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Hey, I've been working on this screenplay of mine for over a year. I've written to the mid-point of it, but keep re-writing and re-outling. Well I'm finally done all that and have exhausted much of my time and sanity on it. Now I've realized I need that perfect logling (of course!) and this is what I came up with. I know it's probably longer than it needs or should be. But, please take a second to read it and give me your reactions, input, suggestion, etc. Thanks, I appreciate it.
-- When Jake Dragon, a despondent inmate in the grisliest prison of Pruno City, is sentenced to an unconventional death, he discovers the direful plot of a maniacal diplomat to execute the same fate on all of Pruno and must now escape to save himself and his ailing mother before it's too late; but Jake learns he has a prominent roll in saving Pruno City while trying to flee from it.
Betty, what is wrong with the name "Pruno?" What don't you like about it? Does it remind you too much of the word "prune" and thus you think of Florida? Do you know what the word means? It is a slang word, granted, but as the story unfolds, the irony is revealed as to why this city (set about 200 years in the future) is named Pruno. If you can pose a serious reason as to why the city's name should be changed, then I'll actually consider it. But, for now, it stays.
Also, I too thought I had alot of adjectives, but I was under the impression that the more "visual" the logline - the better. Should I cut out ALL the adjectives? Just some?
As for the last sentence, I thought you had to establish the external and internal goals of the hero. That whole "prominent role in saving the city" is obviously the internal, but should I reword it? Two of you say to cut it completely and I'm not oppose to that at all. Just wanted to be certain about it.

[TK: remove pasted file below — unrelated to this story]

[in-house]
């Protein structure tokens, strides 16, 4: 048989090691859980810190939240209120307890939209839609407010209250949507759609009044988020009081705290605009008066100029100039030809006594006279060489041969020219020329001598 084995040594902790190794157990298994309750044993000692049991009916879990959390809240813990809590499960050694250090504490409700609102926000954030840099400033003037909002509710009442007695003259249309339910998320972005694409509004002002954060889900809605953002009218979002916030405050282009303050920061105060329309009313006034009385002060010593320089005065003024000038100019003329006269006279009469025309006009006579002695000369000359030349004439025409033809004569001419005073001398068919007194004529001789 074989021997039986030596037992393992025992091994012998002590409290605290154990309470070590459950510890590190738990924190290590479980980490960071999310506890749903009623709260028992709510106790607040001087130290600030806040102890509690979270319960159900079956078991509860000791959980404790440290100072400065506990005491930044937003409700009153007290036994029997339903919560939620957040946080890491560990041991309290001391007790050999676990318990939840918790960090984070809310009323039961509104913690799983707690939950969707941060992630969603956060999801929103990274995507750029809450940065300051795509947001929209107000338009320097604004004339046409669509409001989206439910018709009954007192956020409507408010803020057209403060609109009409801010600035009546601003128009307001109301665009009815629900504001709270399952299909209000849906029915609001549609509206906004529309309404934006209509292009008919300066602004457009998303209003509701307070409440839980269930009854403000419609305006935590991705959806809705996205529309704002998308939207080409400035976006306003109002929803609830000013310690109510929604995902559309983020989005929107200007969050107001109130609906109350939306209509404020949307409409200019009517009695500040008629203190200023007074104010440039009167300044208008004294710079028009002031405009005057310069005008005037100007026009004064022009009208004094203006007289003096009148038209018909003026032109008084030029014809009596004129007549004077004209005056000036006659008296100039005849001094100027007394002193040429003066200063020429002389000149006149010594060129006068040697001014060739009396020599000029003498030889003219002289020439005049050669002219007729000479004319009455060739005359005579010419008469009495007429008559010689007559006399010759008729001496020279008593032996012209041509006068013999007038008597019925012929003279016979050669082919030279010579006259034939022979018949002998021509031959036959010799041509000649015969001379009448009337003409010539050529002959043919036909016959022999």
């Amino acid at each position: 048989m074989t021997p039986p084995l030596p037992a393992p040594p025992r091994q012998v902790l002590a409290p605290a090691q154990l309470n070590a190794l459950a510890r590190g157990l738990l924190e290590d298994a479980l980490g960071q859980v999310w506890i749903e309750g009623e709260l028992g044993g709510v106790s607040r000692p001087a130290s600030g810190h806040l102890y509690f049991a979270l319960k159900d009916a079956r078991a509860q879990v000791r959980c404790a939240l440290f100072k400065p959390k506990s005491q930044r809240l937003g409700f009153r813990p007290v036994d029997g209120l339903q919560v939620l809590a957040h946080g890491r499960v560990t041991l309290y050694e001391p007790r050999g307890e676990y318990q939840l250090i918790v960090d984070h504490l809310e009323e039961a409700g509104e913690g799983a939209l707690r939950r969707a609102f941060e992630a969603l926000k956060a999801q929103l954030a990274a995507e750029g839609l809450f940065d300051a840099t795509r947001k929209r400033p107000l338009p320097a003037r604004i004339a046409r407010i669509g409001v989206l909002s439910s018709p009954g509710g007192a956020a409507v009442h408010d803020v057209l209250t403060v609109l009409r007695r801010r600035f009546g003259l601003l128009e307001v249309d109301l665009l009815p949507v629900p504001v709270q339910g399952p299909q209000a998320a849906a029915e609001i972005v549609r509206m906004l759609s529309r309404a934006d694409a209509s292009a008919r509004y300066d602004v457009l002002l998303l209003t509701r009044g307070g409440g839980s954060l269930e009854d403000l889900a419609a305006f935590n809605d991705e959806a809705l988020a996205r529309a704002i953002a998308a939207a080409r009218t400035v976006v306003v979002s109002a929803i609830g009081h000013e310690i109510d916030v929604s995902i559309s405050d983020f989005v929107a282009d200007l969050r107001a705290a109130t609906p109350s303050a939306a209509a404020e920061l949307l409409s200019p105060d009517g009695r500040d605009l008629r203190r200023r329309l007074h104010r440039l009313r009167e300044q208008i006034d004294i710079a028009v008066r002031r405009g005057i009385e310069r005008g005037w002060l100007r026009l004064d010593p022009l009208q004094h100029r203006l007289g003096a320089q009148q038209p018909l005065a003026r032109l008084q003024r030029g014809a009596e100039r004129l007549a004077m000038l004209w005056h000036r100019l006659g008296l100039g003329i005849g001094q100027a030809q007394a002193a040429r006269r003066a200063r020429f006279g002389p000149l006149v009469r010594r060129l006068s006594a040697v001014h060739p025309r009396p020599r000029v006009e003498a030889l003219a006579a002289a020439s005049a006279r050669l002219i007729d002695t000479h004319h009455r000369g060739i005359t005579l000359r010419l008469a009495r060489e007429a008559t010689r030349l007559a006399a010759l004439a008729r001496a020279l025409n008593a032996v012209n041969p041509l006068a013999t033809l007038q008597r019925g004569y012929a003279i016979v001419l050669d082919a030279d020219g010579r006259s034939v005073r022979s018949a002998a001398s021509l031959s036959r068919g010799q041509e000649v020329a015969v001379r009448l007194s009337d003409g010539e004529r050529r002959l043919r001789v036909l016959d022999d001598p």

Thank you, Betty and Terry, for your comments so far.
Hey guys, thanks again for taking the time to give your responses. I kind of thought that I needed my logline to be as short as possible, but for some reason I had this notion to add as many "visuals" as possible. Your ideas and suggestions are much appreciated and has helped me. Thanks!
Oh, Betty, you have no idea how much that made me happy to hear (read). That IS EXACTLY what I was aiming for: comic book action/adventure.
Again, thanks to all for the input. This script will be complete within 1 month's time. If you care to read it, I'll be happy to make it available to whomever.
Okay...I'm not going to spend any more time on this, but take one last look at what I came up with now for a logline after considering everything said.
--A man escapes from prison to save his ailing mother's life and unravels a direful plot to eradicate his city while he tries to flee from it.--
I think it's better...at the very least I'm happy with it.
Betty, speaking from experience???
Ah-ha! Of course! Now I get the joke. That one went right over my head, actually it went zooming over my head. You are correct, I used the wrong "roll" instead of the right "role." Although, when I see or think of the word, "roll" I usually think of Pillsbury or something delicious like that...certainly not a vaginal, shall we say, problem?
And to Henry, I think it was: on page 198 in the 3rd edition of the New American Webster Handy College Dictionary, the word "direful" is listed as an adjective right after the root word, "dire" which is also an adjective for: dreadful; fearful; diastrous. Also the word "direness" is listed as noun. Just FYI...
I have grown to see how a correct and effective logline should be written. I thank you all for feedback, comments, suggestions, and whatever else you said. As someone mentioned before, just write the damn screen play...and that's exactly what I'm doing.